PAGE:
Rebranding the Rebranding…tar sands are dirty whatever you call them
Posted November 13, 2009 in Solving Global Warming
Ahh, the Canadian tar sands industry. Unhappy that the dirty oil criticisms of their industry are sticking they are to once again change the name of their product rather than fix it.
If it wasn't so irritating, it would be laughable. The industry objects to the use of the term "tar sands" and all the negative baggage that comes with it. Never mind the fact that they used the term tar sands for decades. Never mind the fact that tar sands, actually descriptive of what they are digging and steaming out of the ground at huge environmental expense. The term has been laden with negative connotations, so the industry invented a new term for their product as part of a $25 million PR campaign to clean up the image of their oil.
To their credit, the campaign has been successful in one key aspect. Much to my chagrin, I speak to journalists who have adopted the industry's shiny new term, "oil sands," on a regular basis. But according to a Financial Post story today, entitled "'Oil sands?' Bite your tongue," some in the dirty oil industry don't think that the re-branding goes far enough and wish to clean up the language even more. From the article:
First they were tar sands. Then they were oil sands. Now? Enhanced oil projects. At least according to En-Cana Corp. and its oil-sands spinoff, Cenovus Energy Inc.
The pair want to distinguish their oil-sands operations, which employ the underground and more carbon-intensive steam-assisted gravity (SAGD) drainage method, from the more aesthetically offensive open-pit mining efforts that are accompanied by deadly tailings ponds. As a result, the two firms have ditched the term "oil sands" from their lexicon and replaced it with "enhanced oil projects" or just "oil projects."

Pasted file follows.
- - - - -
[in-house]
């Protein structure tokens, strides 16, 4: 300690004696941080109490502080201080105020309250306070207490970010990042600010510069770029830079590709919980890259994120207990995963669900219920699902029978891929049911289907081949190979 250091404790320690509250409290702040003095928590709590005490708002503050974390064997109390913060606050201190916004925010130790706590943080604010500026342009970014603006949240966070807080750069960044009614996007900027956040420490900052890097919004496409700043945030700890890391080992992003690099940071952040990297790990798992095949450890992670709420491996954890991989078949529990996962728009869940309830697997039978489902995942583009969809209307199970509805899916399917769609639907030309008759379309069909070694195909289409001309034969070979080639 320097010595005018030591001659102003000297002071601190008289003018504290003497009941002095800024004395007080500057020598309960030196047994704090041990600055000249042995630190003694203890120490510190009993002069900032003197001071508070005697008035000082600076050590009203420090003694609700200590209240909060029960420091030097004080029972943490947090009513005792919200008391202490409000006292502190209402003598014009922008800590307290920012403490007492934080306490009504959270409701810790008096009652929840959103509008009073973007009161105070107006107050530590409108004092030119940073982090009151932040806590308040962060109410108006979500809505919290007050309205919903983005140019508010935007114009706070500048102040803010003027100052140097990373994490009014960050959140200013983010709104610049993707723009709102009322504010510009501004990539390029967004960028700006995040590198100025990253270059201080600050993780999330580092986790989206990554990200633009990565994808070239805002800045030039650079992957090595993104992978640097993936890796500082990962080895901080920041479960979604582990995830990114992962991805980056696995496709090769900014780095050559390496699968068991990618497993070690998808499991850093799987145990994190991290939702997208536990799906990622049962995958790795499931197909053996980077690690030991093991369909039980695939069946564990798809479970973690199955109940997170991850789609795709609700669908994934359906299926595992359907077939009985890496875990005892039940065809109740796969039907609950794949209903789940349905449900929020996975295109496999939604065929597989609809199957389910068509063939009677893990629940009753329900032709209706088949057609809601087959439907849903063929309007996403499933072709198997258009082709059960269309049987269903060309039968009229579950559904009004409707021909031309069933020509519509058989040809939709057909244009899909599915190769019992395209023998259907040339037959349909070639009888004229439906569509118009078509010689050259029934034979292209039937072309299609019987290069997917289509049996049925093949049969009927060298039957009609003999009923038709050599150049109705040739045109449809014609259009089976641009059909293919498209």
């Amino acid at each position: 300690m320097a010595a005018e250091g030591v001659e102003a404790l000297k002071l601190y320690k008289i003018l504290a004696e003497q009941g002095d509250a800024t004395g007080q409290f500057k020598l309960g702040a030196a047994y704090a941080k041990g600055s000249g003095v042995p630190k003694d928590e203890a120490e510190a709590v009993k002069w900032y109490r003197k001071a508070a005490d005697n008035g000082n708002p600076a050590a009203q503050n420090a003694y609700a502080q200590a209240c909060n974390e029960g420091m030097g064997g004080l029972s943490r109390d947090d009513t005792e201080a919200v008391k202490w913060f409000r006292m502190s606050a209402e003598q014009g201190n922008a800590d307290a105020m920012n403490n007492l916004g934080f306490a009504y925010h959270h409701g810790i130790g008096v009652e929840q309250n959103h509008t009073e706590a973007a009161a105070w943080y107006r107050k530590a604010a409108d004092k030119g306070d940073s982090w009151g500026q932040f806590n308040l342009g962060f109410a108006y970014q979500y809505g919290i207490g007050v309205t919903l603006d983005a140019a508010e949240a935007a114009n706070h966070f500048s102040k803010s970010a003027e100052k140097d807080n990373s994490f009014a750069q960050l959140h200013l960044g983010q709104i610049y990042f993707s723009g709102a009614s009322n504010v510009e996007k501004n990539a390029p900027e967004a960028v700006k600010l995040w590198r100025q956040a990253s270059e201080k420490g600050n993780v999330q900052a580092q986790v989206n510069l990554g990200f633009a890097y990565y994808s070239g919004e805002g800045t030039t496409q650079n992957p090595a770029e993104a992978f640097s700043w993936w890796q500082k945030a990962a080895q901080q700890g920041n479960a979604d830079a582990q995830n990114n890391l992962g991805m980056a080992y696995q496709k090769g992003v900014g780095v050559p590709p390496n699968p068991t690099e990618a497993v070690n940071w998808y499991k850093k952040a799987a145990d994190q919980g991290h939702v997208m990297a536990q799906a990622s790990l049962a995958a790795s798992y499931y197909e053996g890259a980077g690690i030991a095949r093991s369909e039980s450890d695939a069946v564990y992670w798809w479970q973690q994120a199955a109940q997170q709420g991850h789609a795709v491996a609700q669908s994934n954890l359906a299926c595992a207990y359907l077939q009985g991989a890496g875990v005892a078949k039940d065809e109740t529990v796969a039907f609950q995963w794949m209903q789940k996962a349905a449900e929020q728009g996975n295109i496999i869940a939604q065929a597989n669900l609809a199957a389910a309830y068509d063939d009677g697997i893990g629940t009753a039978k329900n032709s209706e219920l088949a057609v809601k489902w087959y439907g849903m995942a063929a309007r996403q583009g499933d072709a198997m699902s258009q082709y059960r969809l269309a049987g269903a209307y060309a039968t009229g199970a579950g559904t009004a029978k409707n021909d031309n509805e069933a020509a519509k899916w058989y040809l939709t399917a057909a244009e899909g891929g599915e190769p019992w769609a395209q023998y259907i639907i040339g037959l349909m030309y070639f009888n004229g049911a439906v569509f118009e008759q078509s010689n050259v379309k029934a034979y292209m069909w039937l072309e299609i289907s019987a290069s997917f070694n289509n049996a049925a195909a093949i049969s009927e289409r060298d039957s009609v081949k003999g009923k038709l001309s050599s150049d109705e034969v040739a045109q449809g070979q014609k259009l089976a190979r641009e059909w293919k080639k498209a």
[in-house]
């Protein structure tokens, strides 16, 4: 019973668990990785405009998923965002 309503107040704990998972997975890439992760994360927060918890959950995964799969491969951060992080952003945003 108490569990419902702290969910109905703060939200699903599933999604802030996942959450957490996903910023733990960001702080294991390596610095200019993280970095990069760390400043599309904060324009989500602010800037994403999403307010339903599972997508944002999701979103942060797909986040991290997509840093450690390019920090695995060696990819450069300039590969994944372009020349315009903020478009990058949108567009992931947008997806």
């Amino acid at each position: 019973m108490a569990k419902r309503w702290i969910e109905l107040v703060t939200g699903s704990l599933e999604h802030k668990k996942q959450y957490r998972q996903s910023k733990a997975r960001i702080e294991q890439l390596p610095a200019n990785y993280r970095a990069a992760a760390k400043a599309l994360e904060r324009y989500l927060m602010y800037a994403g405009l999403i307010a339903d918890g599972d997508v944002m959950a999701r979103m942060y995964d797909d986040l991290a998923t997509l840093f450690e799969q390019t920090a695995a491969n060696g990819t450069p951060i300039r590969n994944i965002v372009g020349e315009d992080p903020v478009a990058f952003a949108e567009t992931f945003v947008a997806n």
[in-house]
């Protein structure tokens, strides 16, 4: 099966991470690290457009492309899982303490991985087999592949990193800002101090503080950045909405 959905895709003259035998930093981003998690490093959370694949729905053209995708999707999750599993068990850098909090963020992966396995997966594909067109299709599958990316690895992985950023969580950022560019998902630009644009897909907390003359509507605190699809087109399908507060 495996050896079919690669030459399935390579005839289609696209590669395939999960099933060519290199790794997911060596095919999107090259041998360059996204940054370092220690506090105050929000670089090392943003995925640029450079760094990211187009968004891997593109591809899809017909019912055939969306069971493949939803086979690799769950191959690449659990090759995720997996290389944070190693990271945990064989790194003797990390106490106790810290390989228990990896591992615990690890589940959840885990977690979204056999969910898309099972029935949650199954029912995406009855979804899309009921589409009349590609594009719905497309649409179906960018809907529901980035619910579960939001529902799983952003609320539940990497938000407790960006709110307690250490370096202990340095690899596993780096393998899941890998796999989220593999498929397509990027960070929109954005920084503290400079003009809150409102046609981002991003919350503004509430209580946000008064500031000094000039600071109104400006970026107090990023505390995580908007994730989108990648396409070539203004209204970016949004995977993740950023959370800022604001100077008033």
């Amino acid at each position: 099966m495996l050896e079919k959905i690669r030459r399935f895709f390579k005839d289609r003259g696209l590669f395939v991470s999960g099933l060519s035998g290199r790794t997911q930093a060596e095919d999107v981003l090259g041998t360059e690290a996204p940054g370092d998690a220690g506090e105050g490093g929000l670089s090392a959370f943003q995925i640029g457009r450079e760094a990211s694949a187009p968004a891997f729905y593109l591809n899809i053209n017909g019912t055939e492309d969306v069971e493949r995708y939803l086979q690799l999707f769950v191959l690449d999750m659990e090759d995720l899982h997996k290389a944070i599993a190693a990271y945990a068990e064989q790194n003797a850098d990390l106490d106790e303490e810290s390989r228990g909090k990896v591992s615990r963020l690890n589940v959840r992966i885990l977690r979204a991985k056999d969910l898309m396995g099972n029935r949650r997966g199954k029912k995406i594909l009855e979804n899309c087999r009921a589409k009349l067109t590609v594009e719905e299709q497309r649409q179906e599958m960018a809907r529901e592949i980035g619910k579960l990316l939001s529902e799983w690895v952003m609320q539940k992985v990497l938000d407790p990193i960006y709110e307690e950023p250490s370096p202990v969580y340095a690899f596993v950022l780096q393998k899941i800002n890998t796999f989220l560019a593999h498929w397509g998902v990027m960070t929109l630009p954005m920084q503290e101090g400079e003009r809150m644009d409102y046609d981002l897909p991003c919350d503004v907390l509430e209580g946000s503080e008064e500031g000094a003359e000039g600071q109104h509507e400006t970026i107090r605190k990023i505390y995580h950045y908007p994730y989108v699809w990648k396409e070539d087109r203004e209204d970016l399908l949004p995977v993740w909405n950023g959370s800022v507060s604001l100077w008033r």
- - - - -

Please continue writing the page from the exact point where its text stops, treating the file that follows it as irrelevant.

"We just thought it was more representative of the nature of Cenovus' assets to describe them as such so that there wasn't any confusion [between SAGD and mining projects]," Mr. Ferguson said after EnCana and Cenovus unveiled their preliminary 2010 budgets.
Avoid confusion? Confusion is the name of the game for this industry, which uses euphemisms like "the patch," modernization, and tailings ponds to downplay the damage that they are doing. But more importantly, it looks a bit like they are co-opting or hiding behind the name for a different oil industry technology. The term "enhanced oil" is already associated with "enhanced oil recovery," which relates to the use of pressurized gas to access oil deep in existing wells. It is a technology already in use in the United States and just last week the Midwest Governor's Association put out suggested regulations and a plan to pipe CO2 from coal-fired power plants to the American Gulf coast where it would be sequestered while revitalizing existing oil wells.
It seems an obvious effort to dilute the differentiation of bitumen from more traditional petroleum products.
"Oil projects?" What does that even mean? (I guess that is the point.)
And "enhanced oil?" What is it enhanced with? I mean, besides tons of sulfur, heavy metals, and all that extra global warming pollution?
Words matter. And thankfully, there are plenty of folks out there who agree. The Financial Post article quotes an Associate Professor from the University of Alberta's school of business:
"Rebranding works best when it comes with a lot of changes," he said. "Taking the exact same product and giving it a new name and without explaining what the value is or how it has changed isn't likely to be very effective."
And despite protestations to the contrary, the tar sands industry just hasn't made the sort of changes that are likely to convince anyone that the world's largest industrial project is anything but dangerous and polluting.
The companies pushing for this change in the energy lexicon are doing so to represent a difference in technology----piping steam into the ground vs. strip mining. The steam folks seem to feel that their products are unnecessarily tainted by images of the massive tar sands strip mines that literally go to the horizon in parts of Alberta. Instead, their technology melts the bitumen where it sits in the ground. But this extraction technique is rife with problems too. It pollutes more water and consumes significantly more energy than the strip mines; actually compounding the global warming pollution and water contamination problems that are at the core of concerns over this fuel source. An effort to somehow wrap themselves in green, or intentionally opaque, language is simply a marketing excercise to alter perceptions and avoid fixing their product.
Imagine the late, great TV pitchman Billy Mays shouting, "New enhanced oil projects. They're tar sands, but with SAGD to make them even cleaner! And now, they're strip mine free with even more greenhouses gases for you! If you call in the next 15 minutes we will include some super-absorbent "shammies" too! They are great for sopping up contaminated water tables..."